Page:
Hedge Funds: A Deeper Look into their Returns

Hedge Funds: A Deeper Look into their Returns

Despite the dismal results delivered to their investors since inception1, hedge funds have continued to grow, reaching a record $2.25 trillion by the end of 2012, according to Hedge Fund Research2.  At IFA, we have consistently warned investors to steer clear of them, and an article3 published two years ago in the Financial Analysts Journal reinforces our conclusions. The authors delved deeply into the problems with the returns reported by the commonly used hedge fund databases. First, as with most of the widely reported mutual fund data, the returns are infected with survivorship bias, the tendency for failed funds to disappear from the databases along with their historical returns, which are usually subpar. The second problem is known as “backfill bias”, and it arises from the tendency for successful hedge funds to begin reporting their returns, including returns received prior to the inception of reporting. Backfill bias is very similar to “incubation bias” for mutual funds which is extensively discussed in IFA’s Step 5: Manager Pickers. The chart below shows the returns of hedge funds after correcting for survivorship and backfill bias.


To see just how significant a problem survivorship bias is, the chart below shows that five out every eight hedge funds did not survive over the fifteen year period ending December 31st, 2009.


In addition to survivorship and backfill bias, a third problem with reported hedge fund returns was identified by Philippe Jorion and Christopher Schwarz of UC Irvine, the delisting bias, which is the tendency for failed hedge fund managers not to report their returns just before shuttering their funds. Jorion and Schwarz estimate that the performance of hedge fund indices should be adjusted downward by about 0.50% to account for this bias, and they calculate the hedge fund attrition rate to be 12.3% per year over the 1994-2008 period. Even if an investor is lucky enough to pick a hedge fund that survives for the duration, she still has to overcome the very strong headwind of the exorbitant fees charged by hedge fund managers, as seen in the chart below.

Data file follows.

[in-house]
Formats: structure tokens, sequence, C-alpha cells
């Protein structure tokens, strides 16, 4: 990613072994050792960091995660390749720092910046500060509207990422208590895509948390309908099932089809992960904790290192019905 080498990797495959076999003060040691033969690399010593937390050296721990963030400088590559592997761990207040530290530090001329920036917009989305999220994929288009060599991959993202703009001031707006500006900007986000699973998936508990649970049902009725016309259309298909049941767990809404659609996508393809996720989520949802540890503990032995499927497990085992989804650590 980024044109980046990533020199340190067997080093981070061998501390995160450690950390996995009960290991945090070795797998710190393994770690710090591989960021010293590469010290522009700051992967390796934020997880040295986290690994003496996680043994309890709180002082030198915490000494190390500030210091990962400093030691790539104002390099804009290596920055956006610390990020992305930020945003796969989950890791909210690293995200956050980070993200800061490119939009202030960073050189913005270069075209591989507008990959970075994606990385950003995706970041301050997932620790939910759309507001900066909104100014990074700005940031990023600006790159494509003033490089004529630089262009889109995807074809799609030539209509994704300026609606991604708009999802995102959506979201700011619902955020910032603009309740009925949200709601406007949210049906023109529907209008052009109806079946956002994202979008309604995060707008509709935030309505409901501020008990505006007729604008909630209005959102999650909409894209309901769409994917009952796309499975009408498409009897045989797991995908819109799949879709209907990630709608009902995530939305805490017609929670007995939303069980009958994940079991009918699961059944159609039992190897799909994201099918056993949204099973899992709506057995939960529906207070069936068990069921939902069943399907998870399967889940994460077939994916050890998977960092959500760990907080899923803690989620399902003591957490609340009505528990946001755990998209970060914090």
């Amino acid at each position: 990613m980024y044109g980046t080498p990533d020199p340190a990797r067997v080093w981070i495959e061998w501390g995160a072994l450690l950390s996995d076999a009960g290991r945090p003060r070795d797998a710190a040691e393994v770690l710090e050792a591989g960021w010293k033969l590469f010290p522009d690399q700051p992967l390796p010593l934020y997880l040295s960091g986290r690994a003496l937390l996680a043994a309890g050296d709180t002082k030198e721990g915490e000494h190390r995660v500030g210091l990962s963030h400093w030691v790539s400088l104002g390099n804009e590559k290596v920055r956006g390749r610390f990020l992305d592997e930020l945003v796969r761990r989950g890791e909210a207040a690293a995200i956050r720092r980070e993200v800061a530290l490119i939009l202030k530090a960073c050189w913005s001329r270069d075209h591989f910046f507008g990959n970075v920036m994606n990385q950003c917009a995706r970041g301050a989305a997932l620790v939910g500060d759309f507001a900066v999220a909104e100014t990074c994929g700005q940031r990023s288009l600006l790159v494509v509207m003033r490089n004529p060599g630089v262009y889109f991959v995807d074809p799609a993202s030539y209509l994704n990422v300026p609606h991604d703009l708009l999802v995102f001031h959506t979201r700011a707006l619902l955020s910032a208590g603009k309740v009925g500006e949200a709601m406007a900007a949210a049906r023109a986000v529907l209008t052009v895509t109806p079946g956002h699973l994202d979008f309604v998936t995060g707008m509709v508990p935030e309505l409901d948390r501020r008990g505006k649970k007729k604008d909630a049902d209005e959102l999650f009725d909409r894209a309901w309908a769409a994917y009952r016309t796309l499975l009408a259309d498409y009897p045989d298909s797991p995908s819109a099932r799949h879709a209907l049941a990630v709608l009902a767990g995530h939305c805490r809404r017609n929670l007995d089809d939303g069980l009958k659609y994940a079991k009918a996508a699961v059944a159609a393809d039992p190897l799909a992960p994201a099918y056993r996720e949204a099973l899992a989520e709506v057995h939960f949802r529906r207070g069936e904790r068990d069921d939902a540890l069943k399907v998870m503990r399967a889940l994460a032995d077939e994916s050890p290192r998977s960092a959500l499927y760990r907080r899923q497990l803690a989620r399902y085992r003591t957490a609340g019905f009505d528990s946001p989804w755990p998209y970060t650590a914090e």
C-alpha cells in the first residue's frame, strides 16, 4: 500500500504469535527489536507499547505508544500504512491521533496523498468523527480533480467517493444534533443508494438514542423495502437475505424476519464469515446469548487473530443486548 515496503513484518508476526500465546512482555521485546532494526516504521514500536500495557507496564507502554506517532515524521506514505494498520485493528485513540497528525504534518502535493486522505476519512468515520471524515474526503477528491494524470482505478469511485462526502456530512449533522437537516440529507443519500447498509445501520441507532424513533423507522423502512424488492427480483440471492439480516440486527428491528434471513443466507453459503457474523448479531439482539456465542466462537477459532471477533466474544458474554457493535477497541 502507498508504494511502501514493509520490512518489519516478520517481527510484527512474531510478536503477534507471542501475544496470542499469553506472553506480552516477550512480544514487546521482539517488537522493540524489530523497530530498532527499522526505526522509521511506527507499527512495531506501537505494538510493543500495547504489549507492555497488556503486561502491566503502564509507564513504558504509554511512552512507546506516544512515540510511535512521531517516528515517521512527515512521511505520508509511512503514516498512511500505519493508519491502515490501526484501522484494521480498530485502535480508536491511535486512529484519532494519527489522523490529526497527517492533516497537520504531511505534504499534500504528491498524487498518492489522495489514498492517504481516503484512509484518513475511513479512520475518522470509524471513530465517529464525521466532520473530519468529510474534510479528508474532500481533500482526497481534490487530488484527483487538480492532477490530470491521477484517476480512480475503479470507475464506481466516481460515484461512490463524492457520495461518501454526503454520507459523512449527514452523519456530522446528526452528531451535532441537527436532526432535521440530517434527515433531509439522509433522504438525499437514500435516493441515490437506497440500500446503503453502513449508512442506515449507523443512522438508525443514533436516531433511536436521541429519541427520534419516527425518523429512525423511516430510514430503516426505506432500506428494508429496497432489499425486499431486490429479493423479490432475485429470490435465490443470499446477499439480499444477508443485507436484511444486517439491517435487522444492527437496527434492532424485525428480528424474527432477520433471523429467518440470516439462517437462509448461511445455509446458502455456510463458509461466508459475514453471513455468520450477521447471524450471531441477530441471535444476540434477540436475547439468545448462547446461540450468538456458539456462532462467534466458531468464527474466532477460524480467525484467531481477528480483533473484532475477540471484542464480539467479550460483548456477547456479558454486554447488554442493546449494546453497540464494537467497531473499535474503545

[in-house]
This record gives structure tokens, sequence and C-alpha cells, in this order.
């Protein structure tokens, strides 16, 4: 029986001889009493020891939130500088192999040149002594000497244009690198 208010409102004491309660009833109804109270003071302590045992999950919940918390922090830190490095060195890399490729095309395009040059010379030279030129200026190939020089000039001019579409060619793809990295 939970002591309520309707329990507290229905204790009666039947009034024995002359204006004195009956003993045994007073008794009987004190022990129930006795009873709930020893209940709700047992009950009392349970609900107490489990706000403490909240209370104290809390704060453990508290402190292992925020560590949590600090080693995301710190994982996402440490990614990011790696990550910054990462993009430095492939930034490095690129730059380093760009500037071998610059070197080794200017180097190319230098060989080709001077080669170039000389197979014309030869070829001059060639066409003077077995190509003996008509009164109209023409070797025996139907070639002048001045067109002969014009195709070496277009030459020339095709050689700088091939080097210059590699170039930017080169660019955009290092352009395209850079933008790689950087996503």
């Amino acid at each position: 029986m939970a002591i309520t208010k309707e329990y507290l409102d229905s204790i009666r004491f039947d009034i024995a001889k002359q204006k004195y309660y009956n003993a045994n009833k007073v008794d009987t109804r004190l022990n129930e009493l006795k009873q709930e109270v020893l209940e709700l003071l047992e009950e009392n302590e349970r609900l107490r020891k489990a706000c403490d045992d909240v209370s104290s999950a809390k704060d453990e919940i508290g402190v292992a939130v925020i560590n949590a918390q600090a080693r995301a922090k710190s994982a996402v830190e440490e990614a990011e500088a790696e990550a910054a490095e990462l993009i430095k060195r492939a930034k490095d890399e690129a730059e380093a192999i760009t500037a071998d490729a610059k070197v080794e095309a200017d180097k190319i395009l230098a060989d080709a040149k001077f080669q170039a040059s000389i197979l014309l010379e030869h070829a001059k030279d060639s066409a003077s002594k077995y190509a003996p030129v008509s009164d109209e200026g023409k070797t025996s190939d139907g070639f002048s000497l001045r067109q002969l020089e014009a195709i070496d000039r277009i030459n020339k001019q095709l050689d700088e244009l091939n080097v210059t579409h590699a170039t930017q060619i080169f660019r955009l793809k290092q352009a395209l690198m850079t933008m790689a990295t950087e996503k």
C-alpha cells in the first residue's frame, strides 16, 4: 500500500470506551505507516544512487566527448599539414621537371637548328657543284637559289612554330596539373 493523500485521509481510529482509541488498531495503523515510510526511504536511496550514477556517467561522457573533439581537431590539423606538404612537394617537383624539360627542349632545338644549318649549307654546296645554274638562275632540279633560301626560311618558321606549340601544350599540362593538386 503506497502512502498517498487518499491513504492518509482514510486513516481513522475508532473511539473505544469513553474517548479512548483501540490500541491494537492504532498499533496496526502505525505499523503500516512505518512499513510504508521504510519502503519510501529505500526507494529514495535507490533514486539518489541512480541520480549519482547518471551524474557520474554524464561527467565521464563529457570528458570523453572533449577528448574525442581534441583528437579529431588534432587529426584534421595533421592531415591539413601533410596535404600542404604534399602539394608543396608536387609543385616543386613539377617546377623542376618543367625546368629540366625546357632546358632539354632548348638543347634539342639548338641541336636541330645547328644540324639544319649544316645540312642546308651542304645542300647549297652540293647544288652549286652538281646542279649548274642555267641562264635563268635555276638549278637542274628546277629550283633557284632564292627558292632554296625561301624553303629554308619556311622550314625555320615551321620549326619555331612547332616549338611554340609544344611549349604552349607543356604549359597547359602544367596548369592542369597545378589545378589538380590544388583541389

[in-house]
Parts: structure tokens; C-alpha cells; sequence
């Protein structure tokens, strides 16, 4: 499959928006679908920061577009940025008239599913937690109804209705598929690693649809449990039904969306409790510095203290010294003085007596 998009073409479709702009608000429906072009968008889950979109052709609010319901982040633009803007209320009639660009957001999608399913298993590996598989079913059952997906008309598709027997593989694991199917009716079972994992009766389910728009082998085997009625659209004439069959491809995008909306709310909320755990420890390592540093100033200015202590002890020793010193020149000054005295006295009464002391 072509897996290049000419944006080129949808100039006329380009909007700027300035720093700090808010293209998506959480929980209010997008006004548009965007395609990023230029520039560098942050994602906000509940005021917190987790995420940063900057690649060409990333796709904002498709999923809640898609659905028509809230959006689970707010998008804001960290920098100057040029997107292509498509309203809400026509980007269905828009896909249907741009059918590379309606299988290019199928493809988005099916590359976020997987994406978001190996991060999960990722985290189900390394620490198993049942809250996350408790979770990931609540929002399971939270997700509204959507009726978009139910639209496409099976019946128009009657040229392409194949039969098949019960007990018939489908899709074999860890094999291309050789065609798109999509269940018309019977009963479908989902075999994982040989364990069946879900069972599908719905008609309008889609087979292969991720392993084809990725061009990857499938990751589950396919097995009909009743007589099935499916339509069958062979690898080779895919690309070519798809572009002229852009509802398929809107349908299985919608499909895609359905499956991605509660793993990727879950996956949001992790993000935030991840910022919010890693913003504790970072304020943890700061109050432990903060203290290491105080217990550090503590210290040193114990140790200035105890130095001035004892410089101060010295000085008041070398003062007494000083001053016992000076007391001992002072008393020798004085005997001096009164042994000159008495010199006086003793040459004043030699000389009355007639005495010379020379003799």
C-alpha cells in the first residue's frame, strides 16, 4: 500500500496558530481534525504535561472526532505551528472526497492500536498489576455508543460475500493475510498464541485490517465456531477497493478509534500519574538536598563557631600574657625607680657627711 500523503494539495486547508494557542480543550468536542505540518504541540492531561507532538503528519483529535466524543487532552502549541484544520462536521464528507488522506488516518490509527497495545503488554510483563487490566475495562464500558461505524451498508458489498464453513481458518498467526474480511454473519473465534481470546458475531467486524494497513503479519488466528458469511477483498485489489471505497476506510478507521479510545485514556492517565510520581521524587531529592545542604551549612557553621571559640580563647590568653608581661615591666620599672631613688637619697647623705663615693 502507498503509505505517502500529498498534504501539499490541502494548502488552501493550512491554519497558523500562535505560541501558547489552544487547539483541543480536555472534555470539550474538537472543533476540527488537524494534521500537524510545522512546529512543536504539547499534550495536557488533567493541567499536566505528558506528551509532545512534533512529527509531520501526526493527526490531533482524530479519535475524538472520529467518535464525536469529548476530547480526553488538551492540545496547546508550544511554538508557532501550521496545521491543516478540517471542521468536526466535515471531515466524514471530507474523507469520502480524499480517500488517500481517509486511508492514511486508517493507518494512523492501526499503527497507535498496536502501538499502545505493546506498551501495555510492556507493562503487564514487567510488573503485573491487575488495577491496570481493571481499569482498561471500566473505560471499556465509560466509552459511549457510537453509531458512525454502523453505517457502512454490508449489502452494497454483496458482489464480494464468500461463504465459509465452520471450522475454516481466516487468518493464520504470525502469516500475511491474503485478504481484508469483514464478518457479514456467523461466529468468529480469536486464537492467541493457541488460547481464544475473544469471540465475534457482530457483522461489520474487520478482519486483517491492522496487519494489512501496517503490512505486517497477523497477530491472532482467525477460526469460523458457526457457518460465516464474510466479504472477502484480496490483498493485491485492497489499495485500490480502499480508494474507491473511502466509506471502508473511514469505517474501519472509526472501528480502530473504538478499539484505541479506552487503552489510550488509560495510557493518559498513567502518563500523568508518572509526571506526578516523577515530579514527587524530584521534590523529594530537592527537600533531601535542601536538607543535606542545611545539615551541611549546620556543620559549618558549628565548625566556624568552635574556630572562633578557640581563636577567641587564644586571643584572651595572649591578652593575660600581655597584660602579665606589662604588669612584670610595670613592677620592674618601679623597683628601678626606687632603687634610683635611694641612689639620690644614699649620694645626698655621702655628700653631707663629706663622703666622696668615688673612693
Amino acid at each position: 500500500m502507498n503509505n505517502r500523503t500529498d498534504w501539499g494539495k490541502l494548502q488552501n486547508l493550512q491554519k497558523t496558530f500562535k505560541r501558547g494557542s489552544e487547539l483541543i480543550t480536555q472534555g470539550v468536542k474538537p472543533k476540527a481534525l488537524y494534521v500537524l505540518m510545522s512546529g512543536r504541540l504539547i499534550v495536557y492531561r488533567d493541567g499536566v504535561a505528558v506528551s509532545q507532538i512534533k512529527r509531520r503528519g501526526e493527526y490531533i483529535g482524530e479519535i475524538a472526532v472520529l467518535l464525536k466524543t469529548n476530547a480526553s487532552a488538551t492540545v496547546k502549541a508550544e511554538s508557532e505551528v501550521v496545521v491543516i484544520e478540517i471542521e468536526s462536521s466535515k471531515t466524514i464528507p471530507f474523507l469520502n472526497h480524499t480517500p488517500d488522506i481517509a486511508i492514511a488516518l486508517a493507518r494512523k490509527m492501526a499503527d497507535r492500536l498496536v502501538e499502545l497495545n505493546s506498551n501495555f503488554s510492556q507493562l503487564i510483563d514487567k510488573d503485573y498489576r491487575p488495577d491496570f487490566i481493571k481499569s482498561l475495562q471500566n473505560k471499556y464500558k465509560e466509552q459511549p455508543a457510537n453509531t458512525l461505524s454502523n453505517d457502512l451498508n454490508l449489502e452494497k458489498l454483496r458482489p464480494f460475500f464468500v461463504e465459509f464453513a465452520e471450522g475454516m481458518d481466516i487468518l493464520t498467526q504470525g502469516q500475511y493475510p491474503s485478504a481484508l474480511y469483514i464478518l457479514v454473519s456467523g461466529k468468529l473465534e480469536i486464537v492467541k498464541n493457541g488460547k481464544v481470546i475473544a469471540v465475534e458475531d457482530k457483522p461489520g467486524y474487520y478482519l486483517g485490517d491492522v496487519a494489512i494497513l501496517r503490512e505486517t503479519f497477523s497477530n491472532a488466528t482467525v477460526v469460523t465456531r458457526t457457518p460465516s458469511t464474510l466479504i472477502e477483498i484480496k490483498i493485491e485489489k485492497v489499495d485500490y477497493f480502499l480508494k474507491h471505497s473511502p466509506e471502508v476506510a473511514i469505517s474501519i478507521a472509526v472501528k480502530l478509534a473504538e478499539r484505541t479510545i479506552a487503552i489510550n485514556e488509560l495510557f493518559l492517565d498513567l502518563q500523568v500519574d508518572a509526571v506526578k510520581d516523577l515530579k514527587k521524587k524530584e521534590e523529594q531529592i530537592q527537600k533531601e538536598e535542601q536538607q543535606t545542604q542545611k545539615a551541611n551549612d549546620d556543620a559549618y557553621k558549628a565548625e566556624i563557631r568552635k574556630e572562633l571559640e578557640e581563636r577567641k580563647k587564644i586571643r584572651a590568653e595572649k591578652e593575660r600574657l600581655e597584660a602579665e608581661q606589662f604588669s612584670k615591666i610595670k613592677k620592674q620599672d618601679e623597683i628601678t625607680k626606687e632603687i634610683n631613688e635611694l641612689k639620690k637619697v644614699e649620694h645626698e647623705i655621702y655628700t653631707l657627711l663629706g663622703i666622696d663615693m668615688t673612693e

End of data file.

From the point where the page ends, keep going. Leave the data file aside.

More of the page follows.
In light of these ridiculously high fees, a reasonable question for any hedge fund investor to ask is, “Am I getting my money’s worth?” The chart below would argue for a negative answer, seeing that 61% of hedge fund returns could have been replicated with simple, low-cost stock and bond index funds.


After all was said and done, the return received by a hypothetical investor who put an equal amount into each of the 6,169 hedge funds that existed on 1/1/1995 received an annualized return of 7.70%. Interestingly, this is about the same return as an investor in a low-cost S&P 500 Index fund would have received, and for a lot less grief in watching 63% of the hedge funds go belly up. However, as Simon Lack1 pointed out, when we look at total investor cash flows into hedge funds through the years, the story becomes much worse. Since hedge funds received the bulk of their in-flows in the later years when the returns were much lower, the overall returns received by all hedge fund investors were about the same as what they would have received in Treasury Bills, the quintessential risk-free investment. Lack found that since 1998, hedge fund managers have kept 84% of profits, leaving a paltry 16% for investors. Once again, we will repeat our admonition to investors to steer clear of The Sleaziest Show on Earth.

We have taken a deeper look at the performance of several other mutual fund companies and have come to one universal conclusion: they have failed to deliver on the value proposition they profess, which is to reliably outperform a risk comparable benchmark. You can review by clicking any of the links below:



1Lack, Simon, “The Hedge Fund Mirage: The Illusion of Big Money and Why It’s Too Good to Be True”. New Jersey, 2012, John Wiley & Sons, Inc.

2”Relative Value Aribtrage Leads Hedge Fund Capital to New Record,” (HFR press release, January 18, 2013)

3Chen, Peng, Roger G. Ibbotson, and Kevin X. Zhu, “The ABCs of Hedge Funds: Alphas, Betas, and Costs,” Financial Analysts Journal 67, no. 1 (January 2011)